By Abigail Darlington, Post and Courior
Turn the corner onto Spring Street from the strip of new hotels and elite restaurants on Charleston’s Upper King Street, and you might notice a green highway sign dangling above the passing traffic.
“Welcome to Dr. Martin Luther King Jr. Memorial District,” it says, hinting the corridor might be a nexus of the peninsula’s historically black communities.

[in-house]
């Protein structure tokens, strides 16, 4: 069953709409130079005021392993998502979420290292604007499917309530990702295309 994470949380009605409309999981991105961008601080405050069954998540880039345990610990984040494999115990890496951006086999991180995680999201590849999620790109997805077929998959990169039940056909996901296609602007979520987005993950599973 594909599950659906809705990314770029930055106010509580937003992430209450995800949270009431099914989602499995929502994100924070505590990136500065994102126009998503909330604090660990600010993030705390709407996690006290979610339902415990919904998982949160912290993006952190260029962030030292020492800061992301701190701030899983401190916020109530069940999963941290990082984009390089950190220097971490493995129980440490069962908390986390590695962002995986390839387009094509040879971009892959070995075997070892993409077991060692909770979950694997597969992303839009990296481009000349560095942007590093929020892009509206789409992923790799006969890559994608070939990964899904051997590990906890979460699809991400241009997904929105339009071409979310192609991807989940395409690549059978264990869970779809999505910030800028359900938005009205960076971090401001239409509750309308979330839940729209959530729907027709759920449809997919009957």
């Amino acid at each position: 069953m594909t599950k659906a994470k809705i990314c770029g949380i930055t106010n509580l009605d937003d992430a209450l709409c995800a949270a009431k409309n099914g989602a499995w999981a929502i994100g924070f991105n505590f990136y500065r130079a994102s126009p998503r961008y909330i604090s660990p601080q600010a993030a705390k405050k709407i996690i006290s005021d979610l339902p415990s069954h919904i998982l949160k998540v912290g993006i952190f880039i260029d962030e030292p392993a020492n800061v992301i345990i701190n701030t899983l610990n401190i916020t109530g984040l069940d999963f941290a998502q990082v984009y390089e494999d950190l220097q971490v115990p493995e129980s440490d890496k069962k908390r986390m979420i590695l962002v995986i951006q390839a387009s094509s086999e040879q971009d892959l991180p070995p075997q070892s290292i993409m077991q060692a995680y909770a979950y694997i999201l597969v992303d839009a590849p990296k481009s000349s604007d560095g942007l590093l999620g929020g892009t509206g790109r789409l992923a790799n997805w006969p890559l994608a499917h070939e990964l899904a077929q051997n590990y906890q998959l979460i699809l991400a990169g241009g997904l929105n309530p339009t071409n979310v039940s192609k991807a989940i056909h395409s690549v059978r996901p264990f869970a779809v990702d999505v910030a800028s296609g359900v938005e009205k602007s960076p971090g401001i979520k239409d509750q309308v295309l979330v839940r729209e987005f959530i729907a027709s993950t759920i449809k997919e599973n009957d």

For a long time, it was.
Spring Street and the parallel Cannon Street were the thriving commercial hubs of a mostly black, middle-class neighborhood throughout the 20th century. In the days of Jim Crow segregation, residents could go see a movie or grocery shop in the area without having to venture into parts of town they weren’t welcome.